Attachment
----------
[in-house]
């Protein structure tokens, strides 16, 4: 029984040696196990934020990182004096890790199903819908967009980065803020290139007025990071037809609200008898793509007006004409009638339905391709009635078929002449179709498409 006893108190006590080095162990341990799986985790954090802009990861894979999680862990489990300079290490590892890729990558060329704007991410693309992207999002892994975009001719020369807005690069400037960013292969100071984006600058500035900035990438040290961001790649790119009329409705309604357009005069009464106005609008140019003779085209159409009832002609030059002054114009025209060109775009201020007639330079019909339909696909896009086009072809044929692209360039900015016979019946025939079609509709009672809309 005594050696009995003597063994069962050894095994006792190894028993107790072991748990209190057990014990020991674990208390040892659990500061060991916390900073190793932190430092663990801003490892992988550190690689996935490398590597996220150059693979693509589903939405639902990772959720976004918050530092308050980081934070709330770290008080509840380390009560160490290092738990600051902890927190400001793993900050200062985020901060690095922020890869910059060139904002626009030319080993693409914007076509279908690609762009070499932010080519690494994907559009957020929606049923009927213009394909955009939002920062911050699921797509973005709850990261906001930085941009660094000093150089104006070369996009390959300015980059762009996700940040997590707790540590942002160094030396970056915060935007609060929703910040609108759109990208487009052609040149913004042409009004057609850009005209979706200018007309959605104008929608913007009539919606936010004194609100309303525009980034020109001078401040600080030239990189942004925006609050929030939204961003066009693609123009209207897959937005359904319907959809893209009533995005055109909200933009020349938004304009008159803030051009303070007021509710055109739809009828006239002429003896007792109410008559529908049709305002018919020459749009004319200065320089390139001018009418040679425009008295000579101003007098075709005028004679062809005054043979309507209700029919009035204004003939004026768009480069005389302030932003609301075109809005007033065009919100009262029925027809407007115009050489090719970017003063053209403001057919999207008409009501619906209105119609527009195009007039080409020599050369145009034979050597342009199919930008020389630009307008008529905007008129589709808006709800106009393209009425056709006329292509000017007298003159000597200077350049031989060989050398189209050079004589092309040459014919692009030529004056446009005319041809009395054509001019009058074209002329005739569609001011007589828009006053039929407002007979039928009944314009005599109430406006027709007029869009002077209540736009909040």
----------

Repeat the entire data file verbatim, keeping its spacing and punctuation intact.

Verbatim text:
[in-house]
């Protein structure tokens, strides 16, 4: 029984040696196990934020990182004096890790199903819908967009980065803020290139007025990071037809609200008898793509007006004409009638339905391709009635078929002449179709498409 006893108190006590080095162990341990799986985790954090802009990861894979999680862990489990300079290490590892890729990558060329704007991410693309992207999002892994975009001719020369807005690069400037960013292969100071984006600058500035900035990438040290961001790649790119009329409705309604357009005069009464106005609008140019003779085209159409009832002609030059002054114009025209060109775009201020007639330079019909339909696909896009086009072809044929692209360039900015016979019946025939079609509709009672809309 005594050696009995003597063994069962050894095994006792190894028993107790072991748990209190057990014990020991674990208390040892659990500061060991916390900073190793932190430092663990801003490892992988550190690689996935490398590597996220150059693979693509589903939405639902990772959720976004918050530092308050980081934070709330770290008080509840380390009560160490290092738990600051902890927190400001793993900050200062985020901060690095922020890869910059060139904002626009030319080993693409914007076509279908690609762009070499932010080519690494994907559009957020929606049923009927213009394909955009939002920062911050699921797509973005709850990261906001930085941009660094000093150089104006070369996009390959300015980059762009996700940040997590707790540590942002160094030396970056915060935007609060929703910040609108759109990208487009052609040149913004042409009004057609850009005209979706200018007309959605104008929608913007009539919606936010004194609100309303525009980034020109001078401040600080030239990189942004925006609050929030939204961003066009693609123009209207897959937005359904319907959809893209009533995005055109909200933009020349938004304009008159803030051009303070007021509710055109739809009828006239002429003896007792109410008559529908049709305002018919020459749009004319200065320089390139001018009418040679425009008295000579101003007098075709005028004679062809005054043979309507209700029919009035204004003939004026768009480069005389302030932003609301075109809005007033065009919100009262029925027809407007115009050489090719970017003063053209403001057919999207008409009501619906209105119609527009195009007039080409020599050369145009034979050597342009199919930008020389630009307008008529905007008129589709808006709800106009393209009425056709006329292509000017007298003159000597200077350049031989060989050398189209050079004589092309040459014919692009030529004056446009005319041809009395054509001019009058074209002329005739569609001011007589828009006053039929407002007979039928009944314009005599109430406006027709007029869009002077209540736009909040």